September 10, 2008
The University of Tennessee, in Knoxville, has beaten 18 rivals in a bid to host a national mathematical center that will focus on biological issues, such as the dynamics of animal diseases.
The new National Institute for Mathematical and Biological Synthesis (NIMBioS) is funded to the tune of $16 million by the National Science Foundation. It could "become the place people think of first in linking mathematics and biology," said Louis Gross, who is its director and a mathematical ecologist at the University of Tennessee. "Mathematical biology has traditionally been one little corner of biology. We want to move it to a central role," Gross told Nature.
Emergence of within-group coalitions and alliances is shown in this graphical output of a simulation model.
The institute's creation highlights the growing importance of mathematical biology—and a particular concern about the spread of animal diseases to people. Four-fifths of emerging human diseases cross over from animals, said Tam Garland, branch chief for agricultural security at the U.S. Department of Homeland Security, which is a partner in the venture and will provide some of the funding.
Mathematical modeling, which has been used to predict and help control disease outbreaks, "is a decision tool," Garland said. "What we're supporting with this center is fundamental research and growing the next generation of researchers."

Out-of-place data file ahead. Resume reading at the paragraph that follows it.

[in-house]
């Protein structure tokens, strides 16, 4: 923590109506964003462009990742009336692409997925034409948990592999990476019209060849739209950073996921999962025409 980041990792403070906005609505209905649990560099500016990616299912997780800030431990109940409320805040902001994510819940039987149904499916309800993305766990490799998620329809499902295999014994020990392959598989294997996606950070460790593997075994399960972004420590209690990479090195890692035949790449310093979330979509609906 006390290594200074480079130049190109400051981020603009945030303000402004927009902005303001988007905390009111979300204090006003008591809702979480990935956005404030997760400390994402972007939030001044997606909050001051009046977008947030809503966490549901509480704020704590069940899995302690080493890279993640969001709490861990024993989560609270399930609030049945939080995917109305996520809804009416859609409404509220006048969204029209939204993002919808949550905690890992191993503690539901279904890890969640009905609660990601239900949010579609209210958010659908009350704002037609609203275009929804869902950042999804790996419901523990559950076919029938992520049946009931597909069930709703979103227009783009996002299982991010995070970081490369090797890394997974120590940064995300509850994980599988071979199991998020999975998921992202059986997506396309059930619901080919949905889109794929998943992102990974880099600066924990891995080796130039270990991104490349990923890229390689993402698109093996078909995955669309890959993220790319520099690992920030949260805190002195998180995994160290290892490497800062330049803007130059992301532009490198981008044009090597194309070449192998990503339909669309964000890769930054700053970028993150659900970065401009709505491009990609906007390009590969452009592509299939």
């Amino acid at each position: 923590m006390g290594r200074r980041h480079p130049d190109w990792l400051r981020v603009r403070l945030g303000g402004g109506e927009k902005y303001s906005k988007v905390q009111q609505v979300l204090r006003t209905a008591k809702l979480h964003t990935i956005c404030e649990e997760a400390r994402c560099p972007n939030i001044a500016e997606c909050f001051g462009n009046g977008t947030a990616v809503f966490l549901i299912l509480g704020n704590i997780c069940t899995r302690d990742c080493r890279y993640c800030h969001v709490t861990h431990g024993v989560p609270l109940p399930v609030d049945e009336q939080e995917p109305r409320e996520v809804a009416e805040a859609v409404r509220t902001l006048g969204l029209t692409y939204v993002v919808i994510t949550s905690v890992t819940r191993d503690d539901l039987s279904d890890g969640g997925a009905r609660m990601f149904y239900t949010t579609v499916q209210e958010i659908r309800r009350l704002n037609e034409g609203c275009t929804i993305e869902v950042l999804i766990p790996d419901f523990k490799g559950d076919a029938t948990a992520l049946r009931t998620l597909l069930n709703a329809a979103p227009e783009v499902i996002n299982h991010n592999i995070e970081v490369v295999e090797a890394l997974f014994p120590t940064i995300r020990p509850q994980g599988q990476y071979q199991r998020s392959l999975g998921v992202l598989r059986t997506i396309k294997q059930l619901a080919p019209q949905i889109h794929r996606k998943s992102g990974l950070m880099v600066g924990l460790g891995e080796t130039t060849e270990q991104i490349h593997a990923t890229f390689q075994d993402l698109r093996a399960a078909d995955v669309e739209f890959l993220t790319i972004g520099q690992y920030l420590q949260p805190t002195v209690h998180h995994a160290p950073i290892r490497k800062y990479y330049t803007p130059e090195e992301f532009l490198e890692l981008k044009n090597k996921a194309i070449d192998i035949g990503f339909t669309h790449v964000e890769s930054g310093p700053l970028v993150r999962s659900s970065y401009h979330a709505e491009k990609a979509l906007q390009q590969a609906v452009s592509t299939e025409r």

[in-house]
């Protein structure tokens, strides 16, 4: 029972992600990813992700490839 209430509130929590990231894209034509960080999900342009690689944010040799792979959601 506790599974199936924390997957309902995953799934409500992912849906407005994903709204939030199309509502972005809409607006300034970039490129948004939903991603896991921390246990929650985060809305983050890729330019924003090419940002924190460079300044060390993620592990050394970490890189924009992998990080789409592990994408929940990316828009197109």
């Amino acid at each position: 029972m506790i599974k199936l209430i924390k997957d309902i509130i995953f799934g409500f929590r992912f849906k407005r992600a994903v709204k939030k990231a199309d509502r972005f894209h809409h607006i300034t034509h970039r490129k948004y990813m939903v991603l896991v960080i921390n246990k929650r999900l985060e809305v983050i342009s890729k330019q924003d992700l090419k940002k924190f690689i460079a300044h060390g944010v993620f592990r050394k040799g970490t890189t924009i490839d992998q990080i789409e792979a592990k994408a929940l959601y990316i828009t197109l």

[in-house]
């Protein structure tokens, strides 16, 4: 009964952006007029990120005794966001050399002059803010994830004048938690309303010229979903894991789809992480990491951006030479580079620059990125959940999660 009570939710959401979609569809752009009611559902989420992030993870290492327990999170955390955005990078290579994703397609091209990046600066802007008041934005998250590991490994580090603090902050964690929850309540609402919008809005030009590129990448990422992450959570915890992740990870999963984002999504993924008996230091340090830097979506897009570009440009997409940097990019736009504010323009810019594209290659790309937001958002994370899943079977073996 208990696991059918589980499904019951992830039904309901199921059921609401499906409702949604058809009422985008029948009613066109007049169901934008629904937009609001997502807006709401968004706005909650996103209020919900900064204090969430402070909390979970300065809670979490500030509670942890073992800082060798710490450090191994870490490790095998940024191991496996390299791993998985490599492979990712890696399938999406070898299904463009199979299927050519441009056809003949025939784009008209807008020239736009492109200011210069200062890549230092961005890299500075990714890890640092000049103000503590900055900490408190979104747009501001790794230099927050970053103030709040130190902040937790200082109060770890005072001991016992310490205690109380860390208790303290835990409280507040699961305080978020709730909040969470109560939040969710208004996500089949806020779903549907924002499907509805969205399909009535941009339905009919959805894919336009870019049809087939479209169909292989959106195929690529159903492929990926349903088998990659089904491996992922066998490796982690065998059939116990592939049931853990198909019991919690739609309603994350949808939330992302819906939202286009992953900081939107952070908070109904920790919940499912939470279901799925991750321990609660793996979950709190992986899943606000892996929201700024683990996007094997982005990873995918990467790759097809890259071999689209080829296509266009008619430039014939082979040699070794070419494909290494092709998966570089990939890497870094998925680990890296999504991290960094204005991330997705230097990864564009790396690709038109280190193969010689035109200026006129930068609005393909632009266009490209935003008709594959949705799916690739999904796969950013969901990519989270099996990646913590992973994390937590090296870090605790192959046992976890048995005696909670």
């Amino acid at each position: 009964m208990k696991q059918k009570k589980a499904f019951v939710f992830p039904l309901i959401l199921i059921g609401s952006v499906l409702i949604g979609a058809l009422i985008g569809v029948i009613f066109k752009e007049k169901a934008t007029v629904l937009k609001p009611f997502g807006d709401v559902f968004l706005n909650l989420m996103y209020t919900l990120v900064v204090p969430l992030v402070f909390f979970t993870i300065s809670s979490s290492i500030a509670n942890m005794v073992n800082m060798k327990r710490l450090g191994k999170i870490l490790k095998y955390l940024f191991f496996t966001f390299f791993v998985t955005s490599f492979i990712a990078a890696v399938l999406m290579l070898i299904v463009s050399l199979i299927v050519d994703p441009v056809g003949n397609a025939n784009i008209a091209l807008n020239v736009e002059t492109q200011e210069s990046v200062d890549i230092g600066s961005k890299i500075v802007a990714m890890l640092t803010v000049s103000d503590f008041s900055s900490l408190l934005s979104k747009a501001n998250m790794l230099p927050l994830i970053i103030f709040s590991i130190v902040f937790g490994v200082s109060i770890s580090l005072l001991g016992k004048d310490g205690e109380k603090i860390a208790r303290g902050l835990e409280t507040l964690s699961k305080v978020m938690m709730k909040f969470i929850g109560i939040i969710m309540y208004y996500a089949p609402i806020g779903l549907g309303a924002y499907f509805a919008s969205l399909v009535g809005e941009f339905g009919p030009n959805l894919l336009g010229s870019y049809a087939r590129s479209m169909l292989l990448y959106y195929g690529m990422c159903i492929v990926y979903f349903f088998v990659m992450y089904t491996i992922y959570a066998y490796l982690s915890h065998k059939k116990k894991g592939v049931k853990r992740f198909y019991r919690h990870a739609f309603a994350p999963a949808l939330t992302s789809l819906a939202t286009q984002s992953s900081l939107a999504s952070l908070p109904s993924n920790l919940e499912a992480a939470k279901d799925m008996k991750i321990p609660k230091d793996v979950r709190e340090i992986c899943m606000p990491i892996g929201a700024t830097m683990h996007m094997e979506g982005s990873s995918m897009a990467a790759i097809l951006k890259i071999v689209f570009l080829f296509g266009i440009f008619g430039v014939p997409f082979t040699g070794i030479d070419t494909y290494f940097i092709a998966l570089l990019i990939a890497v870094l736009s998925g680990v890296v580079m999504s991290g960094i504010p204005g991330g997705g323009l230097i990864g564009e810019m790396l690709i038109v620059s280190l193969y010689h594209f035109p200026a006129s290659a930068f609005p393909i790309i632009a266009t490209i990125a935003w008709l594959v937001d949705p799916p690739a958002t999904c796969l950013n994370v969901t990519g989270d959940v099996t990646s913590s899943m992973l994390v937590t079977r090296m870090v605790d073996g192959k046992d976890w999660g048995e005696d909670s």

"At the start of the 21st century, biologists will become increasingly quantitative and interdisciplinary," said NSF's James Collins. "The new institute has a broad mandate to pursue excellence at the interface of the life sciences and mathematics."
NIMBioS will bring together small groups of researchers from mathematics, biology, and other fields to approach very specific issues that face the country. Plans for the first year include investigating links between the mathematics of invasive species and cancer; the dynamics of social networks in animals; and modeling the spread of pseudorabies in feral pigs in the southern U.S.
About a dozen postdoctoral positions will be funded, along with working groups of 8 to 15 researchers who will concentrate on specific issues.
The grant follows on the heels of the NSF creation of the National Institute for Computational Sciences at UT Knoxville, a $65 million award to build and operate a supercomputer to assist scientists worldwide.
Source: National Science Foundation, Sept. 3, 2008; Nature, Sept. 1, 2008.